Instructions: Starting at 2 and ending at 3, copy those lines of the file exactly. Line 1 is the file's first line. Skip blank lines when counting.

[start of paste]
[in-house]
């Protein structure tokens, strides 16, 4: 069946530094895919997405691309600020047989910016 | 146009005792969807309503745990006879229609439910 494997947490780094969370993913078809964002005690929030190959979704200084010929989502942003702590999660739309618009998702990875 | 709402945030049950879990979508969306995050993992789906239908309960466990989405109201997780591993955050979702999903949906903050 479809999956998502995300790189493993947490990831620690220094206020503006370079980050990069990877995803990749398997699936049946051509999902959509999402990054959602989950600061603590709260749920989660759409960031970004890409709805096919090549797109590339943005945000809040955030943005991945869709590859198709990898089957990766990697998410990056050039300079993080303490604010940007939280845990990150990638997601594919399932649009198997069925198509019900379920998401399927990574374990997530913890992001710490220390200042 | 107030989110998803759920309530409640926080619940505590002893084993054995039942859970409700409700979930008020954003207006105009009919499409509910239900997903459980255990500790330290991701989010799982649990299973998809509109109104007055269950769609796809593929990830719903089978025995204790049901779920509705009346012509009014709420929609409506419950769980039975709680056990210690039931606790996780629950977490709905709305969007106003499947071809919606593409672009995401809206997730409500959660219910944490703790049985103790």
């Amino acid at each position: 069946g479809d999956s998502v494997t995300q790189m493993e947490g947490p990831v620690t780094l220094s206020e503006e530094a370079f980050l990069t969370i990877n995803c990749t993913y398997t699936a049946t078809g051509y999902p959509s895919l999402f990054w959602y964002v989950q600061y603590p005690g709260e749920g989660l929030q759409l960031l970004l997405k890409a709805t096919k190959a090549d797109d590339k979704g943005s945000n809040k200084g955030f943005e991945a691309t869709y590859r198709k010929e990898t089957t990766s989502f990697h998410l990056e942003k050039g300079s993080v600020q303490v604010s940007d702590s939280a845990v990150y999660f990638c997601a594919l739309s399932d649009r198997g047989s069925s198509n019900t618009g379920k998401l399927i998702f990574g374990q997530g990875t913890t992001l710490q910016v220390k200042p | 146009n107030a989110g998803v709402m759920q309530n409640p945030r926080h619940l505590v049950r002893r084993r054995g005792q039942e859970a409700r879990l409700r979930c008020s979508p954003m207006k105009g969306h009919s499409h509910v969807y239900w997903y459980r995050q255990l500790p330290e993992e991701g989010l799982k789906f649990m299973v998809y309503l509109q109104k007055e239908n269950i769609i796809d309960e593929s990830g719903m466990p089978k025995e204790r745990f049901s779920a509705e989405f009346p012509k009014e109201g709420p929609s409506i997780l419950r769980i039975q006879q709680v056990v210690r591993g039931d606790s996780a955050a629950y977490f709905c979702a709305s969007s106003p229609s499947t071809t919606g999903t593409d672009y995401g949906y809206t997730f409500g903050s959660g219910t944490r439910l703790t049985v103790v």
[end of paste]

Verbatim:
């Protein structure tokens, strides 16, 4: 069946530094895919997405691309600020047989910016 | 146009005792969807309503745990006879229609439910 494997947490780094969370993913078809964002005690929030190959979704200084010929989502942003702590999660739309618009998702990875 | 709402945030049950879990979508969306995050993992789906239908309960466990989405109201997780591993955050979702999903949906903050 479809999956998502995300790189493993947490990831620690220094206020503006370079980050990069990877995803990749398997699936049946051509999902959509999402990054959602989950600061603590709260749920989660759409960031970004890409709805096919090549797109590339943005945000809040955030943005991945869709590859198709990898089957990766990697998410990056050039300079993080303490604010940007939280845990990150990638997601594919399932649009198997069925198509019900379920998401399927990574374990997530913890992001710490220390200042 | 107030989110998803759920309530409640926080619940505590002893084993054995039942859970409700409700979930008020954003207006105009009919499409509910239900997903459980255990500790330290991701989010799982649990299973998809509109109104007055269950769609796809593929990830719903089978025995204790049901779920509705009346012509009014709420929609409506419950769980039975709680056990210690039931606790996780629950977490709905709305969007106003499947071809919606593409672009995401809206997730409500959660219910944490703790049985103790």
């Amino acid at each position: 069946g479809d999956s998502v494997t995300q790189m493993e947490g947490p990831v620690t780094l220094s206020e503006e530094a370079f980050l990069t969370i990877n995803c990749t993913y398997t699936a049946t078809g051509y999902p959509s895919l999402f990054w959602y964002v989950q600061y603590p005690g709260e749920g989660l929030q759409l960031l970004l997405k890409a709805t096919k190959a090549d797109d590339k979704g943005s945000n809040k200084g955030f943005e991945a691309t869709y590859r198709k010929e990898t089957t990766s989502f990697h998410l990056e942003k050039g300079s993080v600020q303490v604010s940007d702590s939280a845990v990150y999660f990638c997601a594919l739309s399932d649009r198997g047989s069925s198509n019900t618009g379920k998401l399927i998702f990574g374990q997530g990875t913890t992001l710490q910016v220390k200042p | 146009n107030a989110g998803v709402m759920q309530n409640p945030r926080h619940l505590v049950r002893r084993r054995g005792q039942e859970a409700r879990l409700r979930c008020s979508p954003m207006k105009g969306h009919s499409h509910v969807y239900w997903y459980r995050q255990l500790p330290e993992e991701g989010l799982k789906f649990m299973v998809y309503l509109q109104k007055e239908n269950i769609i796809d309960e593929s990830g719903m466990p089978k025995e204790r745990f049901s779920a509705e989405f009346p012509k009014e109201g709420p929609s409506i997780l419950r769980i039975q006879q709680v056990v210690r591993g039931d606790s996780a955050a629950y977490f709905c979702a709305s969007s106003p229609s499947t071809t919606g999903t593409d672009y995401g949906y809206t997730f409500g903050s959660g219910t944490r439910l703790t049985v103790v």